Unfortunately for 2011, it’s too late to accomplish this feat, but for 2012, I see it as essential to maintain a product that satisfies as many as possible and can therefore grow and prosper into the future.

The Singlemost Factor in Appreciating INDYCAR over NASCAR

NASCAR’s revision of its points system, and the reaction to it, has returned me, like the swallows to Capistrano, to my very core base of appreciation for INDYCAR. Screaming typographics aside, the debate of on-track action between INDYCAR and NASCAR for this writer has always boiled down to one very simple inherent element – open wheels.


In reaction to the points system changes in NASCAR, driver Clint Bowyer states, 
“…you’re out there giving it 100 percent, you’re out there to win the race 
each and every week anyway, but you’re not going to 
step underneath somebody if you’re loose 
and you know they’re going to make you even looser. 
You’re not going to try to make that pass for 
a fifth place and take a chance of finishing 35th.”



Recollecting the ‘mosh-pit’ nature of action often found in a stock car race, there are some who will see it as Bowyer does, encouraging more caution and conservatism to attain the precious points for your season, seemingly reducing the impetus to race. One wonders if this also allows for backmarkers and multiple-car teams to play a more significant role in the system. I certainly don’t have any immediate suspects, but one could see how a car suffering misfortune early and dropping back to 32nd place could roll around out there until the opportunity presents to, er.. ‘assist’ a teammate by impeding or (dare I say it?) ‘chrome horn’ an opposing car out of contention (that doesn’t really happen, does it?).  Tongue, meet cheek. 


The ability to ‘bump and grind’ and ‘loosen-up’ and ‘slide-job’ and ‘soldier on’ after repairs (and all those other wonderful stock car colloquialisms) certainly allows for this to happen. Perhaps that IS the very nature of that form of auto-racing which makes it popular with so many.  For others, this isn’t racing at all which brings me to my point (yes, finally).


INDYCAR (or Indycar as I like to call it), from it’s inception, has the simple and inherent beauty (and violent danger) of being an auto-racing form which has vehicles specifically featuring open-wheels. No fenders means no ‘grind-bump-draft-slide-job-loosen-sheet metal repairs’.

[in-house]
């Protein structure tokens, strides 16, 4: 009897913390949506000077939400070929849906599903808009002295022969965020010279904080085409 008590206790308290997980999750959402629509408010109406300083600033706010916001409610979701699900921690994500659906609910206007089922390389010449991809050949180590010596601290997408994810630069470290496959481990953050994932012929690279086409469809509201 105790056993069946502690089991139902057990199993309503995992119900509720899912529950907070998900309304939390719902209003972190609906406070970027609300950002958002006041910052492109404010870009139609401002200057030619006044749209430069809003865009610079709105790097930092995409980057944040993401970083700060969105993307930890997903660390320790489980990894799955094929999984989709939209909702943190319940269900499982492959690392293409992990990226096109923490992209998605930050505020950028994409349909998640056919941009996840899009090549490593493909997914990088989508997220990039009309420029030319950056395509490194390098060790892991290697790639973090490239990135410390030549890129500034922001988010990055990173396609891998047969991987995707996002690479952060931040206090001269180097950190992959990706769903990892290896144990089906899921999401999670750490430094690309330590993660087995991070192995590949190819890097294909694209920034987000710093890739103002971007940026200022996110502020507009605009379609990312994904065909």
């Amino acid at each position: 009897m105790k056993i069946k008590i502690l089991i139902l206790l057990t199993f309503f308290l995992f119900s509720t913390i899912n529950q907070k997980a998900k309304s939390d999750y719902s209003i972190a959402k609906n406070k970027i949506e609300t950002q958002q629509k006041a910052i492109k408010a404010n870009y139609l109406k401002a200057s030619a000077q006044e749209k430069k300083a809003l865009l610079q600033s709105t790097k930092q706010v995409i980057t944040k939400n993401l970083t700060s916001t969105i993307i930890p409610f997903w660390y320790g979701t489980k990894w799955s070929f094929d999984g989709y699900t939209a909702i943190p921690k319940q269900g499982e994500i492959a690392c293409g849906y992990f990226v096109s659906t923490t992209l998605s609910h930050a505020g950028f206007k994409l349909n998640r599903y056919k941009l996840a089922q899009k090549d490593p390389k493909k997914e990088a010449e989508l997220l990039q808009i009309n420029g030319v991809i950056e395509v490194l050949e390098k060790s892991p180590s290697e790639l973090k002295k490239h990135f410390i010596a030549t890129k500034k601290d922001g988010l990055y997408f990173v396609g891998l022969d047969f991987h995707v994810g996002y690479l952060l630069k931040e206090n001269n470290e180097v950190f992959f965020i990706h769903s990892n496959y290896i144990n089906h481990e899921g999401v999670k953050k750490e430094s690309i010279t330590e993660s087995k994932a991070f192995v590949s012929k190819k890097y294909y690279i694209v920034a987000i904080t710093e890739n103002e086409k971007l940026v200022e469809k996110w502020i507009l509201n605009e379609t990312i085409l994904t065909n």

‘Open wheels’ means a pass must be judged and made skillfully or the penalty for locking wheels often takes both drivers, and even others, out of the race (or sometimes on a tragic occasion even out of this life). To this writer, this is, and has always been, the singlemost reason why I appreciate the sport of Indycar more than any other form of racing. 


Formula 1, it can be argued, contains the highest level of technology in a similar open-wheel format, but due to their European origin on street and road courses, it’s oft-turned and rapidly-deccelrated wheels requires primary skill in braking and turning and never reaches the overt and thrilling speeds (or passing) found with Indycars on ovals. NASCAR had speeds sometimes approaching the relative ballpark of Indycars (albeit many years and restrictions ago) on matching ovals, but all too often relies on less-sporting driving skills and tactics, and certainly aren’t also made very well for going left AND right as Indycars will also do.


I am fully aware that success in NASCAR also requires a skillset, but in my view Indycar has always represented the apogee of where extreme speed meets sporting skillfulness. I also believe that once seen in this light, Indycar has no equal in what it provides to its audience. Only then does one begin to truly understand the heritage and legacy found in its 100 years of racing.


The latest chassis (and engine) rules for 2012 have embraced this heritage by allowing this primary element to remain, yet not allowed private technology budgets to attempt to dictate the competition. This is why INDYCAR is still my preferred form of auto racing and why so many, who’ve yet to cast an eye on it will appreciate it as we, the dedicated, do.


Nearly every year since my third Indy 500 back in 1988, I’ve brought a person who has never seen an Indycar race (or in some cases any auto-racing event) to their first Indycar race only to have them be amazed at the sounds, smells, sights, speed, and atmosphere of it all. I’m glad to have passed this along to my friends as my father and mother did for me back in 1979. I intend to do it again this year and challenge you to bring at least one ‘newbie’ to a race in 2011, as there is truly no substitute for the experience.